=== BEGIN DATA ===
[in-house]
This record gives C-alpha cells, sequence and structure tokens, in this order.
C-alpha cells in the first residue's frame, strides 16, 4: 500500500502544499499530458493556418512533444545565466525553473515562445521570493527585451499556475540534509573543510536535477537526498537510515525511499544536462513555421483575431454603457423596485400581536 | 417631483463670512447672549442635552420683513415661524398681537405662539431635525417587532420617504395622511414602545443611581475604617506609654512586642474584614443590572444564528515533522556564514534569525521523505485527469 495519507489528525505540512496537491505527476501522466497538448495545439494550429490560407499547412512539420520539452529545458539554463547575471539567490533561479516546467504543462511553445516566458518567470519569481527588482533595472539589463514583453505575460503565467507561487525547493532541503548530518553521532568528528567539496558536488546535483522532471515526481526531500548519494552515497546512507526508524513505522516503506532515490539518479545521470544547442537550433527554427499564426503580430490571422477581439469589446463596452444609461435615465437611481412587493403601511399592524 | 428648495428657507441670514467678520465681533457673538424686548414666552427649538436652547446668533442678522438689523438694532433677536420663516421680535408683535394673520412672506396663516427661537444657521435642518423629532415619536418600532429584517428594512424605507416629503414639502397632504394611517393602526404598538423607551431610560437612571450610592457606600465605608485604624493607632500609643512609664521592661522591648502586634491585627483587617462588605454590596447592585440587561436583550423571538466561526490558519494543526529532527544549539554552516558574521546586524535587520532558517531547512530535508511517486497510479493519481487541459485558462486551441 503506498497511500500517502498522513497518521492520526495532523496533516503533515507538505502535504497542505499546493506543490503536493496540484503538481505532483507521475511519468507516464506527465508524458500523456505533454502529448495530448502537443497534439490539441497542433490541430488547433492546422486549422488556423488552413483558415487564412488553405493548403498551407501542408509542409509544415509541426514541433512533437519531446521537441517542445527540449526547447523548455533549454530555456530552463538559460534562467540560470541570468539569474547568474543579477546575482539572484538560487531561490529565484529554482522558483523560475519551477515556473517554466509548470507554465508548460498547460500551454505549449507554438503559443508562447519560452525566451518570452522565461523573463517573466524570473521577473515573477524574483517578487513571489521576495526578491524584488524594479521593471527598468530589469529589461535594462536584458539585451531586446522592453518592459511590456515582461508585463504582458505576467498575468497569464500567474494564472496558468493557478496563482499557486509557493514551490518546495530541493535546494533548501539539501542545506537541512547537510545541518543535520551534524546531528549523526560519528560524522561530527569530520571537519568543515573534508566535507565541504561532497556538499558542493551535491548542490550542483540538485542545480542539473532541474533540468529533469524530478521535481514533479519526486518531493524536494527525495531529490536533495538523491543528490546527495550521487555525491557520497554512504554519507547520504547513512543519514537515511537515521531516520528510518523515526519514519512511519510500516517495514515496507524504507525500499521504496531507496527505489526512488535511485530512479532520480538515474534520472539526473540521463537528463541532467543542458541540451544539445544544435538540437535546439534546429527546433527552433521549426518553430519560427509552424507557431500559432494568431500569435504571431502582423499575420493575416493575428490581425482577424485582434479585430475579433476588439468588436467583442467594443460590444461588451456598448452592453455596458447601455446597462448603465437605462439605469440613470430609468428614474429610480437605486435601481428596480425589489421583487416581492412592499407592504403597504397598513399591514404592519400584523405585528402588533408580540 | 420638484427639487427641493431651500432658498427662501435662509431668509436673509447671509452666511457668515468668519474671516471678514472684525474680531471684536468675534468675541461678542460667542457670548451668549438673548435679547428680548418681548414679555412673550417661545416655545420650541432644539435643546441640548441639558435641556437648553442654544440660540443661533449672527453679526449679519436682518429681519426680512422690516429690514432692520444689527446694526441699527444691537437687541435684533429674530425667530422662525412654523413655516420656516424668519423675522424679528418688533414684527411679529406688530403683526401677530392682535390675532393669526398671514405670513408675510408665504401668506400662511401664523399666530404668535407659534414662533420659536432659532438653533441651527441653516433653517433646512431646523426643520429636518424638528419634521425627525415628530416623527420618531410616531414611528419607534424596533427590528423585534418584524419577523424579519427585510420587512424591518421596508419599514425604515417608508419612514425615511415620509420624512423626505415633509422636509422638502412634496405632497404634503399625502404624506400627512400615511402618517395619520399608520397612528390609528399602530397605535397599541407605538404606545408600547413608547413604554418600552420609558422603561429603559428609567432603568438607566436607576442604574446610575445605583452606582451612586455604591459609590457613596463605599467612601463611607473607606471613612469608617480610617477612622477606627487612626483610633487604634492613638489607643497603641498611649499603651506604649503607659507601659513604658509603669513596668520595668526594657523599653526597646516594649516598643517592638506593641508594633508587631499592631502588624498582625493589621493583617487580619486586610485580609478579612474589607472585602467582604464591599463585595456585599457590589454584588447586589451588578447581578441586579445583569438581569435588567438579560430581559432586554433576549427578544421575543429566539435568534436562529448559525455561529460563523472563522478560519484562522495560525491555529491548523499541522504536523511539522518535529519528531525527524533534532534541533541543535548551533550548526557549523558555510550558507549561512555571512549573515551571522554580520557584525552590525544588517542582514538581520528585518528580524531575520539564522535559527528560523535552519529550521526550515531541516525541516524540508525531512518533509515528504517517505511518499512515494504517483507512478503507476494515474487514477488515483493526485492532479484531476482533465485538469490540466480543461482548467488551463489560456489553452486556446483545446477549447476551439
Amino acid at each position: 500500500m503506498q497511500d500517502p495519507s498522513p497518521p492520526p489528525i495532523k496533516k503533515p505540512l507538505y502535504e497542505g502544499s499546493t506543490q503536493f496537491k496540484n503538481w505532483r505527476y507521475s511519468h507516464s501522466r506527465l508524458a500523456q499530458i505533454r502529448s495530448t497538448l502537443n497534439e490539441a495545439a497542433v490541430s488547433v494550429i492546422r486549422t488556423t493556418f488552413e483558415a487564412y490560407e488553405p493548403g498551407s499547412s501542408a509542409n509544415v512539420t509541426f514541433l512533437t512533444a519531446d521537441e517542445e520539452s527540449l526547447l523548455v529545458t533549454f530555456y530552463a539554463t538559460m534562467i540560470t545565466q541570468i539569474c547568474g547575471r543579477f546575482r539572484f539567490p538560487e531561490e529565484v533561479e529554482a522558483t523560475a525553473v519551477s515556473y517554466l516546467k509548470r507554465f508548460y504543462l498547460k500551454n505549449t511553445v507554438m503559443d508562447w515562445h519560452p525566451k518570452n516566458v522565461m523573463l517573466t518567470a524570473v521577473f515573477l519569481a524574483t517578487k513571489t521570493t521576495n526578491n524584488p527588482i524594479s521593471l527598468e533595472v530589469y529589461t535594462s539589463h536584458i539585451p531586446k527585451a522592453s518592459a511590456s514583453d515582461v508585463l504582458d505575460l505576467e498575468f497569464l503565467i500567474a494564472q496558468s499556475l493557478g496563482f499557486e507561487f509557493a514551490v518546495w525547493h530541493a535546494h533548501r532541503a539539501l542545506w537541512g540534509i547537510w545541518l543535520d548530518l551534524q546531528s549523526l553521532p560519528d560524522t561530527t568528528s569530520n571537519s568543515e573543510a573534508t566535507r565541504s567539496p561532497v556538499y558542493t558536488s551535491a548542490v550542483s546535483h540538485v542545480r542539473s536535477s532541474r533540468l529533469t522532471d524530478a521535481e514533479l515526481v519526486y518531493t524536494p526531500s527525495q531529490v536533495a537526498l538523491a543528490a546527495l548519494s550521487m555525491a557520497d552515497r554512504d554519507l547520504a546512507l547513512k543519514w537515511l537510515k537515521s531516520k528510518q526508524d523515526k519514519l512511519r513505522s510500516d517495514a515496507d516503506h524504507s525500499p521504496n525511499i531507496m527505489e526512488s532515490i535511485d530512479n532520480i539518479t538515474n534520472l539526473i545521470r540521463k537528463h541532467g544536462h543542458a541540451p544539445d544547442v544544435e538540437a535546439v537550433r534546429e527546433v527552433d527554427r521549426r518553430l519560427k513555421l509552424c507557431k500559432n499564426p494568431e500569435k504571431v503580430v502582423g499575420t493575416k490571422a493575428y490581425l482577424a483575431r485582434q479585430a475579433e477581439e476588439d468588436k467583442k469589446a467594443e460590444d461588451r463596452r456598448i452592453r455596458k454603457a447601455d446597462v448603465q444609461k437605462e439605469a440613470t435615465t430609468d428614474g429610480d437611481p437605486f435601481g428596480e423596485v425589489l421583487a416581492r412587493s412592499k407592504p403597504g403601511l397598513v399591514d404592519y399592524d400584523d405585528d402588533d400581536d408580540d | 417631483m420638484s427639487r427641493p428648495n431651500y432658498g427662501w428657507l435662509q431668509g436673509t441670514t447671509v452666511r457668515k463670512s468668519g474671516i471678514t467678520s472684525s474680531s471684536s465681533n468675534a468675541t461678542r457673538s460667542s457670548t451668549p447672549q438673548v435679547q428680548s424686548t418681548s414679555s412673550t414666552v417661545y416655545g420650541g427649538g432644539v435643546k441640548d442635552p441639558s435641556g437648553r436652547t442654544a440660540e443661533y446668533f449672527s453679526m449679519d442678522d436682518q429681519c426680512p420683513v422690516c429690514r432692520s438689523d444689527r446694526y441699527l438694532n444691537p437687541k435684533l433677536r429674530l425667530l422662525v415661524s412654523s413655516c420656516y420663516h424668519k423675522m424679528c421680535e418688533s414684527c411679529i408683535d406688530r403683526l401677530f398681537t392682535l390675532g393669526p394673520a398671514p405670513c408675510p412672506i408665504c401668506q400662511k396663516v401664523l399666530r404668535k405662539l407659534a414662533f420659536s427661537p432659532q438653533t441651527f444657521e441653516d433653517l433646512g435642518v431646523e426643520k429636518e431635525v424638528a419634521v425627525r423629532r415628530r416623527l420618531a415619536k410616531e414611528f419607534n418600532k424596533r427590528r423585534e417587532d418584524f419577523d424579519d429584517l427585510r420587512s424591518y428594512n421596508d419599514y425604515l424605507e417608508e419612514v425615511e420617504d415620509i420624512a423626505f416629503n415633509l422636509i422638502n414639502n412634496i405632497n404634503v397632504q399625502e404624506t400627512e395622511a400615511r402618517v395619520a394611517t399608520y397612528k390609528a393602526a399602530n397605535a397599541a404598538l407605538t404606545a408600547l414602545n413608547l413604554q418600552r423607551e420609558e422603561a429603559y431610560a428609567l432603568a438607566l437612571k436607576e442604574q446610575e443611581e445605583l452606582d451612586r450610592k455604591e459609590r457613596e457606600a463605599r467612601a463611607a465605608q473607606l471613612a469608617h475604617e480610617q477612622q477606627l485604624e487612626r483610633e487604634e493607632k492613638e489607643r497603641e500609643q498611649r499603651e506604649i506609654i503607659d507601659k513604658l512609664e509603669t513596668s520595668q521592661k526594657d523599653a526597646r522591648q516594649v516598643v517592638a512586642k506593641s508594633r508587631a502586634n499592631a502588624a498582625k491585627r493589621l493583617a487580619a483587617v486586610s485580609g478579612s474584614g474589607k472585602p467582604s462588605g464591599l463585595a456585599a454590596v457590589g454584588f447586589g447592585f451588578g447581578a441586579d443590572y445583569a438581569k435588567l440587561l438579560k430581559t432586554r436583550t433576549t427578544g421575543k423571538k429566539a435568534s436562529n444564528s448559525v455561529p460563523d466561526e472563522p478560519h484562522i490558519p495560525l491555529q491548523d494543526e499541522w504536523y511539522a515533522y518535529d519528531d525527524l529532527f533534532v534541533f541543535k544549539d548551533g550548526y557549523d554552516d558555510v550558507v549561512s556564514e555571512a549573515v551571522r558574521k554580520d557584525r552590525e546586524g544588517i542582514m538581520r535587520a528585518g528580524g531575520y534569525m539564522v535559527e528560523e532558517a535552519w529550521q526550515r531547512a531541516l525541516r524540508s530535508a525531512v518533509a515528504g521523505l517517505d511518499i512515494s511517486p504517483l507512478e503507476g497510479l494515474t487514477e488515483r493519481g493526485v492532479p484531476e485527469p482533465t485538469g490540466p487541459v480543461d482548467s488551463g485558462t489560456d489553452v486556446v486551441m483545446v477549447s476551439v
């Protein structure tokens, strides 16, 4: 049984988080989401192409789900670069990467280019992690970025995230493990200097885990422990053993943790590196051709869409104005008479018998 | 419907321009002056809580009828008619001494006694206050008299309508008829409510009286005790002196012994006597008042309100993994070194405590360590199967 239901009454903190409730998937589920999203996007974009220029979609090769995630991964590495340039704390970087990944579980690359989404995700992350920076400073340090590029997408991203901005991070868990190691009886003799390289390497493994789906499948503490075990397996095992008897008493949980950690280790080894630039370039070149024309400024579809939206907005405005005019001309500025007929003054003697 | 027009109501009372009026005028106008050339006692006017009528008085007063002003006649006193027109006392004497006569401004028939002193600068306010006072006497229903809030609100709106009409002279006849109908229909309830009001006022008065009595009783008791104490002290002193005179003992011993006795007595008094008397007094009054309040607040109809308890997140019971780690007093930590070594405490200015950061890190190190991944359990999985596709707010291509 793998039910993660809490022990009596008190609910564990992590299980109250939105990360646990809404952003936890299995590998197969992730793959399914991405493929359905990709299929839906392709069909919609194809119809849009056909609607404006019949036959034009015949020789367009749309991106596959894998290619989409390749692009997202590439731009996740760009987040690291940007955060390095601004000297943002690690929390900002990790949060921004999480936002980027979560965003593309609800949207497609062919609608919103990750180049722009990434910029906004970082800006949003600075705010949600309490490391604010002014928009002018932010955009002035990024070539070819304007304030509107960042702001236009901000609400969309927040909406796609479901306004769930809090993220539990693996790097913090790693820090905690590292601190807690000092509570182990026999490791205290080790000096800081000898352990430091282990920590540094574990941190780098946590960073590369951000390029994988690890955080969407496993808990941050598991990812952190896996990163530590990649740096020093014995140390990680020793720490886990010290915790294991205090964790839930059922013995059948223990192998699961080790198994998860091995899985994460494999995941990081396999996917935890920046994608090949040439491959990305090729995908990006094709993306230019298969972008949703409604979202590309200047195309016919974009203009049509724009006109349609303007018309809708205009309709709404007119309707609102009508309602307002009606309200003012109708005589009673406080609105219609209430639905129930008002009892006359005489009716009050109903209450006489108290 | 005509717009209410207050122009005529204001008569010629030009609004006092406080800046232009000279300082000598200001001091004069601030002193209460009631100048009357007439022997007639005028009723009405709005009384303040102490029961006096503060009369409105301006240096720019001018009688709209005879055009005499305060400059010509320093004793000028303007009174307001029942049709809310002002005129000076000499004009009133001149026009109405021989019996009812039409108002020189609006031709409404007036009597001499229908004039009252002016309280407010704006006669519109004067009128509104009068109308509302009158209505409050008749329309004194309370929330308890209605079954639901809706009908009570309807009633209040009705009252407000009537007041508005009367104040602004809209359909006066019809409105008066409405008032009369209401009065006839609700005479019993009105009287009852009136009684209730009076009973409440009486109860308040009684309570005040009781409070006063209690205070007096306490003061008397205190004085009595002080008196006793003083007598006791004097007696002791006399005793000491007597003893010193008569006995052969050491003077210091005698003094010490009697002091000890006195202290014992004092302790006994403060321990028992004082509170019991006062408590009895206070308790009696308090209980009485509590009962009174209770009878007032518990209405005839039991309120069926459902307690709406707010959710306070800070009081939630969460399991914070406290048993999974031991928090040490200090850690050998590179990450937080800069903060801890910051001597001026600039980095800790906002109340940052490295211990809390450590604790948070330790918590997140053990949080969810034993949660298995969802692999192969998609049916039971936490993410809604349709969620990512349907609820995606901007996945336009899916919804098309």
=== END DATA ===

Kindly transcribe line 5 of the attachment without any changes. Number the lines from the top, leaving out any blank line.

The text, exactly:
């Protein structure tokens, strides 16, 4: 049984988080989401192409789900670069990467280019992690970025995230493990200097885990422990053993943790590196051709869409104005008479018998 | 419907321009002056809580009828008619001494006694206050008299309508008829409510009286005790002196012994006597008042309100993994070194405590360590199967 239901009454903190409730998937589920999203996007974009220029979609090769995630991964590495340039704390970087990944579980690359989404995700992350920076400073340090590029997408991203901005991070868990190691009886003799390289390497493994789906499948503490075990397996095992008897008493949980950690280790080894630039370039070149024309400024579809939206907005405005005019001309500025007929003054003697 | 027009109501009372009026005028106008050339006692006017009528008085007063002003006649006193027109006392004497006569401004028939002193600068306010006072006497229903809030609100709106009409002279006849109908229909309830009001006022008065009595009783008791104490002290002193005179003992011993006795007595008094008397007094009054309040607040109809308890997140019971780690007093930590070594405490200015950061890190190190991944359990999985596709707010291509 793998039910993660809490022990009596008190609910564990992590299980109250939105990360646990809404952003936890299995590998197969992730793959399914991405493929359905990709299929839906392709069909919609194809119809849009056909609607404006019949036959034009015949020789367009749309991106596959894998290619989409390749692009997202590439731009996740760009987040690291940007955060390095601004000297943002690690929390900002990790949060921004999480936002980027979560965003593309609800949207497609062919609608919103990750180049722009990434910029906004970082800006949003600075705010949600309490490391604010002014928009002018932010955009002035990024070539070819304007304030509107960042702001236009901000609400969309927040909406796609479901306004769930809090993220539990693996790097913090790693820090905690590292601190807690000092509570182990026999490791205290080790000096800081000898352990430091282990920590540094574990941190780098946590960073590369951000390029994988690890955080969407496993808990941050598991990812952190896996990163530590990649740096020093014995140390990680020793720490886990010290915790294991205090964790839930059922013995059948223990192998699961080790198994998860091995899985994460494999995941990081396999996917935890920046994608090949040439491959990305090729995908990006094709993306230019298969972008949703409604979202590309200047195309016919974009203009049509724009006109349609303007018309809708205009309709709404007119309707609102009508309602307002009606309200003012109708005589009673406080609105219609209430639905129930008002009892006359005489009716009050109903209450006489108290 | 005509717009209410207050122009005529204001008569010629030009609004006092406080800046232009000279300082000598200001001091004069601030002193209460009631100048009357007439022997007639005028009723009405709005009384303040102490029961006096503060009369409105301006240096720019001018009688709209005879055009005499305060400059010509320093004793000028303007009174307001029942049709809310002002005129000076000499004009009133001149026009109405021989019996009812039409108002020189609006031709409404007036009597001499229908004039009252002016309280407010704006006669519109004067009128509104009068109308509302009158209505409050008749329309004194309370929330308890209605079954639901809706009908009570309807009633209040009705009252407000009537007041508005009367104040602004809209359909006066019809409105008066409405008032009369209401009065006839609700005479019993009105009287009852009136009684209730009076009973409440009486109860308040009684309570005040009781409070006063209690205070007096306490003061008397205190004085009595002080008196006793003083007598006791004097007696002791006399005793000491007597003893010193008569006995052969050491003077210091005698003094010490009697002091000890006195202290014992004092302790006994403060321990028992004082509170019991006062408590009895206070308790009696308090209980009485509590009962009174209770009878007032518990209405005839039991309120069926459902307690709406707010959710306070800070009081939630969460399991914070406290048993999974031991928090040490200090850690050998590179990450937080800069903060801890910051001597001026600039980095800790906002109340940052490295211990809390450590604790948070330790918590997140053990949080969810034993949660298995969802692999192969998609049916039971936490993410809604349709969620990512349907609820995606901007996945336009899916919804098309």